JOURNAL: A Garden of Subtraction

This is another of Ian Spomer’s cellphone panoramas. Click on the image, then enlarge. Move left to right, and imagine yourself in the middle. Three years ago, this was a big thicket.

Why is there a rotting Datsun in the garden? Its Burroughs‘ car.

Apart from a 1947 incident in south Texas when Burroughs and his wife, Joan Vollmer, were issued a pubic indecency citation for having sex in their car on the side of the road, driving doesn’t figure much in the Burroughs record. But not long after Burroughs bought this property in 1981, he decided he wanted to drive again. He was in his late 60s then, with a pronounced shoulder hump. The cramped Datsuns of the time, then a no-frills economy car, suited his posture. The license was obtained, the car purchased, and Burroughs drove around Lawrence. His friends say he could barely see above the steering wheel.

After a respectful while, a year or so, a Meeting of the Handlers was convened. It was agreed that William was a frightening driver. Burroughs was approached and, being a wise old cat, he surrendered the keys. The Datsun was drained out, pushed into the back yard and, legend has it, the keys thrown into the creek bordering the property, now Burroughs Creek, nearly 30 years ago.

The past two winters, raccoon families have nested in the Datsun’s back seat. Lichen is gaining ground on the car’s surface, a kind of lichen that thrives on auto paint and rusting metal.

This pathway was carved out in 2010, originally two feet wide. A coppiced Catalpa is on the left, turning chartreuse before retiring for winter. Photo: Ian Spomer

Alley looking east. Photo: Ian Spomer

Many of the saplings you see in the above two pictures will be removed this month. In 2009, the alley above was barely three feet wide. Over 200 trees have been cleared since then, mostly elm, walnut, hackberry and silver maple. The wild blackberries on the left–tart, tiny fruit that the birds always get first–are tedious to remove, as is the honeysuckle. But every gardener knows that endurance is insurance. Photo: Ian Spomer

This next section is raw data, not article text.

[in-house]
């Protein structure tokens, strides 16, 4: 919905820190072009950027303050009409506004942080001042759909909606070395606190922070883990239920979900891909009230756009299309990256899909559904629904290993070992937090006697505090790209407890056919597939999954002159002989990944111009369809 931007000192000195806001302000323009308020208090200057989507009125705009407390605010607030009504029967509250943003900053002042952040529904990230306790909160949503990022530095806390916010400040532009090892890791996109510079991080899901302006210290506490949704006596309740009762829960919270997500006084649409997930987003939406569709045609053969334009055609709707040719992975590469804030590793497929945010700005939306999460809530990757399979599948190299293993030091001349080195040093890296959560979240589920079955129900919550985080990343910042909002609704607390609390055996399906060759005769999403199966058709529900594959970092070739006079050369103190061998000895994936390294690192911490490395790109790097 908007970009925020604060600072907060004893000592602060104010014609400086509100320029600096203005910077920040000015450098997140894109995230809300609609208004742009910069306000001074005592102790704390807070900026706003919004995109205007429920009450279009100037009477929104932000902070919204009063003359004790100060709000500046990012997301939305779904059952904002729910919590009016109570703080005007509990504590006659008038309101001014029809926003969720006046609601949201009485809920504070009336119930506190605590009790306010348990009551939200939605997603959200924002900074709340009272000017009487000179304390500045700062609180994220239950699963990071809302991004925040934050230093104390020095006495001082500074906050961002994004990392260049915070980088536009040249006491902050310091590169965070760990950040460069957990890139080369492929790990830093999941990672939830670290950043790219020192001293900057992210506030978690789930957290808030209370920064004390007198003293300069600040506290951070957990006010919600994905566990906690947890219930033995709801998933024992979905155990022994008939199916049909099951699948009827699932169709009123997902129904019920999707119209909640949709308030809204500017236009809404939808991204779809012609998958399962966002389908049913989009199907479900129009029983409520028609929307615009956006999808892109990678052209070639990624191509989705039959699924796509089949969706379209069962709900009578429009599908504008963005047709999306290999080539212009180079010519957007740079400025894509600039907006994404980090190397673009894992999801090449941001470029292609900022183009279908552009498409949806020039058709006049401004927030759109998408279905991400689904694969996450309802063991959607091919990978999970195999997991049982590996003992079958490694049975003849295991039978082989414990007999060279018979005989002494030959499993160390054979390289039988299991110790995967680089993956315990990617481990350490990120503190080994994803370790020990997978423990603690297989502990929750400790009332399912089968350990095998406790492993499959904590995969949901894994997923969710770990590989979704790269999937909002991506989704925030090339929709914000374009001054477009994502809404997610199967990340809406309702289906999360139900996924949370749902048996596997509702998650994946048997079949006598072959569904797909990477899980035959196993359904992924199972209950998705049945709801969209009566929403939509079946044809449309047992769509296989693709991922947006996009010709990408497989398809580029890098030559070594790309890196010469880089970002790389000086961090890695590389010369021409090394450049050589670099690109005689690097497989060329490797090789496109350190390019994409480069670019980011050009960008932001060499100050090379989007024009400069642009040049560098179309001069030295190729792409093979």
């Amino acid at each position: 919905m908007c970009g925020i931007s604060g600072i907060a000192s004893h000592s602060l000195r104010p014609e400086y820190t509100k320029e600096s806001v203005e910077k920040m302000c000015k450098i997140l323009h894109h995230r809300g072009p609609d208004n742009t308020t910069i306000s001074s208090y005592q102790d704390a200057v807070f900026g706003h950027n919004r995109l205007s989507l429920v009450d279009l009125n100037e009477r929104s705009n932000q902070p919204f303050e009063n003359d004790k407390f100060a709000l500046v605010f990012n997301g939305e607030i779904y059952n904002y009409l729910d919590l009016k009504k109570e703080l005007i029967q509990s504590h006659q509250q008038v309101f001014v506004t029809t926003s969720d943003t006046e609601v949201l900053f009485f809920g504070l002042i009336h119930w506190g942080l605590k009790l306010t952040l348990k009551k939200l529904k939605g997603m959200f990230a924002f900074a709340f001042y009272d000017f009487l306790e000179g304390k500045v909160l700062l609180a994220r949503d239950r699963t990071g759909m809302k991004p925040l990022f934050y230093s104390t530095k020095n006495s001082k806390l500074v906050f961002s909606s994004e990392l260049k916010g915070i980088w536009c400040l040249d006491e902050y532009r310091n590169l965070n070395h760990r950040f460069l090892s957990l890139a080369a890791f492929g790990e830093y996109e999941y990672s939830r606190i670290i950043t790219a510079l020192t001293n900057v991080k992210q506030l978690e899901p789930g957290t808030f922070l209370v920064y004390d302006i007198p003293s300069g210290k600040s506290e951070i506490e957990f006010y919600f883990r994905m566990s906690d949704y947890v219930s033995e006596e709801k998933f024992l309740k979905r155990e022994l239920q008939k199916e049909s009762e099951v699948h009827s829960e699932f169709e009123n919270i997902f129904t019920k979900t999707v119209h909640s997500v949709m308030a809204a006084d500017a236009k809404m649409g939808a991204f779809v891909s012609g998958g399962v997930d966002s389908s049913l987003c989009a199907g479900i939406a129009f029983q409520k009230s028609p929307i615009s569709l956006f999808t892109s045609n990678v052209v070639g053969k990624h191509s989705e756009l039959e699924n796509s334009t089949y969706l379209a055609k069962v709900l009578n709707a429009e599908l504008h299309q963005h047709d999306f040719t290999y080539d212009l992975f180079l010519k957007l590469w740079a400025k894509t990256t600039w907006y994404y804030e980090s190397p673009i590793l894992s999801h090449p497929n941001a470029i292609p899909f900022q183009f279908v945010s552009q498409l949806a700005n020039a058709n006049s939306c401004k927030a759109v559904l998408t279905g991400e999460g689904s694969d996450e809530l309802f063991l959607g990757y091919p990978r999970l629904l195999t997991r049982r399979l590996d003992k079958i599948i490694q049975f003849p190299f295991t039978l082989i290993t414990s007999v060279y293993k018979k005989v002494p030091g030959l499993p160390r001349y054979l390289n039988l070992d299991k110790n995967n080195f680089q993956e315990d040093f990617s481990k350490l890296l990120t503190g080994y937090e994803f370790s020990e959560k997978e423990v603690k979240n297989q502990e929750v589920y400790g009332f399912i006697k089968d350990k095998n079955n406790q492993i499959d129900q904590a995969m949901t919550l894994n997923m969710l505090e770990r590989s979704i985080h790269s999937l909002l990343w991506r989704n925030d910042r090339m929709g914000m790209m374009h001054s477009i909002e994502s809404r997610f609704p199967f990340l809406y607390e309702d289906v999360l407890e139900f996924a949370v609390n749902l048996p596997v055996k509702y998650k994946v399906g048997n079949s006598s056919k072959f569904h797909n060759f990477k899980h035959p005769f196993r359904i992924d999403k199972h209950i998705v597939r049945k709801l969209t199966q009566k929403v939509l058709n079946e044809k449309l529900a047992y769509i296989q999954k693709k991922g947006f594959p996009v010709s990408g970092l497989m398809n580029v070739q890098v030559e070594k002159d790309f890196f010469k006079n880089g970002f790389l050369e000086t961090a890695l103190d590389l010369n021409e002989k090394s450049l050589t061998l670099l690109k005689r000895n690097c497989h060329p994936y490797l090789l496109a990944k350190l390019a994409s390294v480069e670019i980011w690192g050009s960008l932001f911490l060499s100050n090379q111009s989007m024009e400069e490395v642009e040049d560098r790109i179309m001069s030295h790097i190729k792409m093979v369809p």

Lonicera maackii, fall berries and foliage. Photo: Ian Spomer

Lonicera maackii berries. Birds eat them last. Photo: Ian Spomer

I’m ambivalent about Lonicera maackii. I curse it frequently, yet can’t deny an appreciation for it’s flowers, fruit and amenability to pruning. Its a case of making lemonade from lemons, as it is with many invasive plants. Make an asset of over-abundance, teach the plant to suit your design. Isn’t that the essence of cultivation? I think L. maackii is beautiful, requiring much less attention than most roses and much easier to pull when unwanted.

The yard that abuts the Burroughs property belongs to the neighbor two doors south. He has an L-shaped lot which crosses the creek and connects to Burroughs’ deep back yard. Photo: Ian Spomer

Looking east to the garage garden. Photo: Ian Spomer

That glorious yellow-orange foliage on the tree at right belongs to Koelreuteria paniculata, the Golden Rain tree, which borders on invasiveness in Kansas. I pull at least a hundred K.p. seedlings per season and you see this tree barging all over town.

Koelreuteria paniculata is a four-season plant with bipinnate leaves. Spring growth is bronze and pink, followed in summer by foot-long panicles of tiny, orchid-like yellow flowers that shed after three weeks to cover the ground with a “golden rain.” The flowers are followed by inflated, russet seed pods looking very much like pods of Physalis alkekengi built large. After a brilliant foliage display in autumn, the bare winter trunks would figure well in a Tim Burton movie.

Dead center, the black, contorted trunk, is Catalpa speciosa, the Northern Catalpa. Photo: Ian Spomer.

Catalpa speciosa is another somewhat invasive tree in Kansas. It’s twisted branches, so beautiful in silhouette, are brittle and easily snapped in strong winds. It coppices well, making a four-foot-tall shrub with fuzzy, foot-wide leaves.

Gardening here is essentially woodlot management, a process of considered subtraction. I have removed far more plants than I have put in, and I have the brush piles to prove it. I leave the smaller brush piles in the less-visited areas areas of the garden to be engulfed in Clematis terniflora and provide habitat for wildlife. A pair of red foxes made their home in a honeysuckle thicket last Spring.

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